Ed. note: a few months ago we ran a contest here at the site giving readers a chance to win vinyl and DVD copies of R.E.M. Unplugged 1991 and 2001 (Rhino/Viacom) which documented the group’s two key appearances on the MTV Unplugged series. To enter the contest you had to submit an R.E.M.-centric-related story, anecdote or appreciation. We received a slew of entries, many of them apparently from readers that didn’t bother reading the terms of submission (they only sent their name and mailing address). Several, though, were corkers, including the winning one by Christopher Keller, who recalled for us a chance encounter with members of the band. That, along with several others we enjoyed, are below. –FM
Reuniting the Band, by Christopher M. Keller, Esq.
I was attending the UGA School of Law between 1996 and 2000. My first job was at a local restaurant called The Last Resort. Athens is a pretty small town, but Last Resort is frequented by all of the R.E.M. guys and there were a variety of experiences over the years (my wife nearly punching Michael Stipe in the face comes to mind, but isn’t something that I want the world to know) but my favorite is probably my (unintentional) reuniting of the band.
It was in the fall of 1997, I think, though it could have been 1998, but regardless, Berry had finally left the band, leaving the town of Athens in shock. Everyone knew about his health problems and no one was surprised he decided to retire, but there was something of a (claimed) surprise by the other band members when Berry announced publicly he was retiring. From what I heard, he may or may not have told everyone before he decided to leave. Regardless, Berry and his friends were eating on the patio, when Michael (yes, that is how we would refer to him) came in, saying that he was meeting friends. Always helpful, I showed him onto the patio, “come with me”.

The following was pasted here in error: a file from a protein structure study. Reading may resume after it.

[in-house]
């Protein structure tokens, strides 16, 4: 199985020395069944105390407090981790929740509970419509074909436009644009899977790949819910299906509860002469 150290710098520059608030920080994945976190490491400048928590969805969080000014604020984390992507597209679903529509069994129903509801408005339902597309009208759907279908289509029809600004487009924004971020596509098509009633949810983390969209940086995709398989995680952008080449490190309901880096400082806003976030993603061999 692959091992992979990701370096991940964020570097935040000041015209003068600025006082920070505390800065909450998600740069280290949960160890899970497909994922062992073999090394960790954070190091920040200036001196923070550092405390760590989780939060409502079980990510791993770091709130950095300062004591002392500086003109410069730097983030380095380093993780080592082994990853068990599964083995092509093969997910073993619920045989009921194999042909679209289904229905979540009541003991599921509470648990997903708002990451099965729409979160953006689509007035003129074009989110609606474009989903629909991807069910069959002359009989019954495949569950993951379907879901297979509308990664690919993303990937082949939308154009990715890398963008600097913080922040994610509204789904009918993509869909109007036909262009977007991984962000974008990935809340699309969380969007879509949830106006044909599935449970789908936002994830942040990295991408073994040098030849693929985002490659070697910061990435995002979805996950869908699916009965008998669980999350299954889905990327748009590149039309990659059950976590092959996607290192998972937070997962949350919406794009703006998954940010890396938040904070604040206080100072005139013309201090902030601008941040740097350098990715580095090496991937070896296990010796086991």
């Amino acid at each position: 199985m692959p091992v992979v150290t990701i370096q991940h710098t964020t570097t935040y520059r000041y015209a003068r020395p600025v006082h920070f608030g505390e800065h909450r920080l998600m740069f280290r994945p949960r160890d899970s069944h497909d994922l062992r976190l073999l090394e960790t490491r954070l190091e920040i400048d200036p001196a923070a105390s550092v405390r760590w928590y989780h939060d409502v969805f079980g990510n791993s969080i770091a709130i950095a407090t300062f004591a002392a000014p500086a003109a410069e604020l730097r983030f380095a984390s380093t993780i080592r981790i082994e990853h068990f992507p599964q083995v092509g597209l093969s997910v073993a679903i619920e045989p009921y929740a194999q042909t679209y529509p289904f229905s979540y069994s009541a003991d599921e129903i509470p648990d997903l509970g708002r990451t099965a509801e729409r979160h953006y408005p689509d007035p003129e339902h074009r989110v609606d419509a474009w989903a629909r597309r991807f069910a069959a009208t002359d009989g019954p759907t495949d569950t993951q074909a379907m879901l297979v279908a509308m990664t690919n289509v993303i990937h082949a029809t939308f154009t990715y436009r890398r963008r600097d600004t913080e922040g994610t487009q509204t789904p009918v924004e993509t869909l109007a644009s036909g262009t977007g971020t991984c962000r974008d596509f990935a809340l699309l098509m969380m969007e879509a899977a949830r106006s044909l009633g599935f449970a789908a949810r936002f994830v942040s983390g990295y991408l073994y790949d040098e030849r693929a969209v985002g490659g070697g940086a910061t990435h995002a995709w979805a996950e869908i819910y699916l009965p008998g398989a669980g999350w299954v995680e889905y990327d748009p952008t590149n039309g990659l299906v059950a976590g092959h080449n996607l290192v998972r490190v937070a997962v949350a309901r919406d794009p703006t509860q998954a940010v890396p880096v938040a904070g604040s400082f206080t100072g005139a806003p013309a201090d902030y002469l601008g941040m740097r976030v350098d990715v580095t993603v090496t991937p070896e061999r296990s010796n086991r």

When we walked onto the patio, Michael stopped, turning white, looked at me, then at Berry and his group. Michael started to say something along the line of “That’s not who I am meeting….” But we were already out and too close to walk away. Pleasant “Hey”(s) were exchanged, with hugs and small talk, but Michael repeatedly (and imploringly) looked in my direction. He quickly said that he was meeting Hassan, the owner of Marrakech Express, and left the group. As we walked out of the patio, Michel turned to me and said, “I didn’t need that”.
Later in the evening, Bertis Downs, their attorney and eventual manager, came into the restaurant. We were on friendlier terms … more so than with Michael, and he complimented me for “reuniting the band”. He later explained that it had been several weeks since Berry announced his retiR.E.M.ent and that the band had somehow avoided running into him during that time. Of course, Berry never came back to the band, but I like to think that I paved the way for reunions such as the one at the 40 Watt before the Rock and Roll Hall of Fame induction.
You know, now that I read the story, it doesn’t seem as unusual as it did at the time. Let me tell you about the time that my wife raised her fist to punch Michael after he pushed her when we were in the Living Room….
First Time’s Always the Best Time, by Matt Kessler
So my first encounter with R.E.M. was as a freshman in high school. I took a theater class and we had to write a play, and in the play there was a scene where a bunch of the “nerdy” kids in school were wandering into the classroom after being bullied, and the teacher suggested we play “Everybody Hurts” by R.E.M. as we walked on and found our seats. It was my first time hearing R.E.M. and the song echoed in my head for weeks after the play, and then I dove into their catalog and became a lifelong fan!
Smells Like Teen Spirit, by Tim Taylor
Like certain smells can bring back memories, the album Automatic For The People always brings me back to that one girl. I had never listened to R.E.M. before that, but now I can’t hear them without thinking of her.